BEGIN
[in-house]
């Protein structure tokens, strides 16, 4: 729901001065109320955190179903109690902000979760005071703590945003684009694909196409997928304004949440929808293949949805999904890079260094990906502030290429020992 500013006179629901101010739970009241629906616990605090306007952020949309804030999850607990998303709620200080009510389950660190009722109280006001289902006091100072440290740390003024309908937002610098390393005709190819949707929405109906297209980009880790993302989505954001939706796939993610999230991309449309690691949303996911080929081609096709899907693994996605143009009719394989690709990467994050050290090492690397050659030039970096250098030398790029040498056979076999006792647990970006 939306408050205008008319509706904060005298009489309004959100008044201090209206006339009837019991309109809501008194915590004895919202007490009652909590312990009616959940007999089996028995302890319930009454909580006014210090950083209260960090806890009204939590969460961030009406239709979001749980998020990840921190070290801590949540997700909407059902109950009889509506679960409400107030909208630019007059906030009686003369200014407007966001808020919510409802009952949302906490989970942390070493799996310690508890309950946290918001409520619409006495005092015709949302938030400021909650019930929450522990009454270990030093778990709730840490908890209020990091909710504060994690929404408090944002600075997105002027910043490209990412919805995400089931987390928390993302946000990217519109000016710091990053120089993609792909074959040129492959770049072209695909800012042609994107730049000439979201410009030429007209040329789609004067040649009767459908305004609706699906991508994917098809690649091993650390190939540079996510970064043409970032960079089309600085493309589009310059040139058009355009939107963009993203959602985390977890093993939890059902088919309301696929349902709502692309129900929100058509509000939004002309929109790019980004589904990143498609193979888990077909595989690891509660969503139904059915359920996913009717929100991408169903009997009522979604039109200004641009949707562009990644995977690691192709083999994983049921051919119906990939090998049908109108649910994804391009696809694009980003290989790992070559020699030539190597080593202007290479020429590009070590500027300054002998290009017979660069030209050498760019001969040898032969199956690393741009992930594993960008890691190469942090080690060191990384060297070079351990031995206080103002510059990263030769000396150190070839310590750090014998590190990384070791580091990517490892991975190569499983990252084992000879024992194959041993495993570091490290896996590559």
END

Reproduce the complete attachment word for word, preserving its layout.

[in-house]
């Protein structure tokens, strides 16, 4: 729901001065109320955190179903109690902000979760005071703590945003684009694909196409997928304004949440929808293949949805999904890079260094990906502030290429020992 500013006179629901101010739970009241629906616990605090306007952020949309804030999850607990998303709620200080009510389950660190009722109280006001289902006091100072440290740390003024309908937002610098390393005709190819949707929405109906297209980009880790993302989505954001939706796939993610999230991309449309690691949303996911080929081609096709899907693994996605143009009719394989690709990467994050050290090492690397050659030039970096250098030398790029040498056979076999006792647990970006 939306408050205008008319509706904060005298009489309004959100008044201090209206006339009837019991309109809501008194915590004895919202007490009652909590312990009616959940007999089996028995302890319930009454909580006014210090950083209260960090806890009204939590969460961030009406239709979001749980998020990840921190070290801590949540997700909407059902109950009889509506679960409400107030909208630019007059906030009686003369200014407007966001808020919510409802009952949302906490989970942390070493799996310690508890309950946290918001409520619409006495005092015709949302938030400021909650019930929450522990009454270990030093778990709730840490908890209020990091909710504060994690929404408090944002600075997105002027910043490209990412919805995400089931987390928390993302946000990217519109000016710091990053120089993609792909074959040129492959770049072209695909800012042609994107730049000439979201410009030429007209040329789609004067040649009767459908305004609706699906991508994917098809690649091993650390190939540079996510970064043409970032960079089309600085493309589009310059040139058009355009939107963009993203959602985390977890093993939890059902088919309301696929349902709502692309129900929100058509509000939004002309929109790019980004589904990143498609193979888990077909595989690891509660969503139904059915359920996913009717929100991408169903009997009522979604039109200004641009949707562009990644995977690691192709083999994983049921051919119906990939090998049908109108649910994804391009696809694009980003290989790992070559020699030539190597080593202007290479020429590009070590500027300054002998290009017979660069030209050498760019001969040898032969199956690393741009992930594993960008890691190469942090080690060191990384060297070079351990031995206080103002510059990263030769000396150190070839310590750090014998590190990384070791580091990517490892991975190569499983990252084992000879024992194959041993495993570091490290896996590559």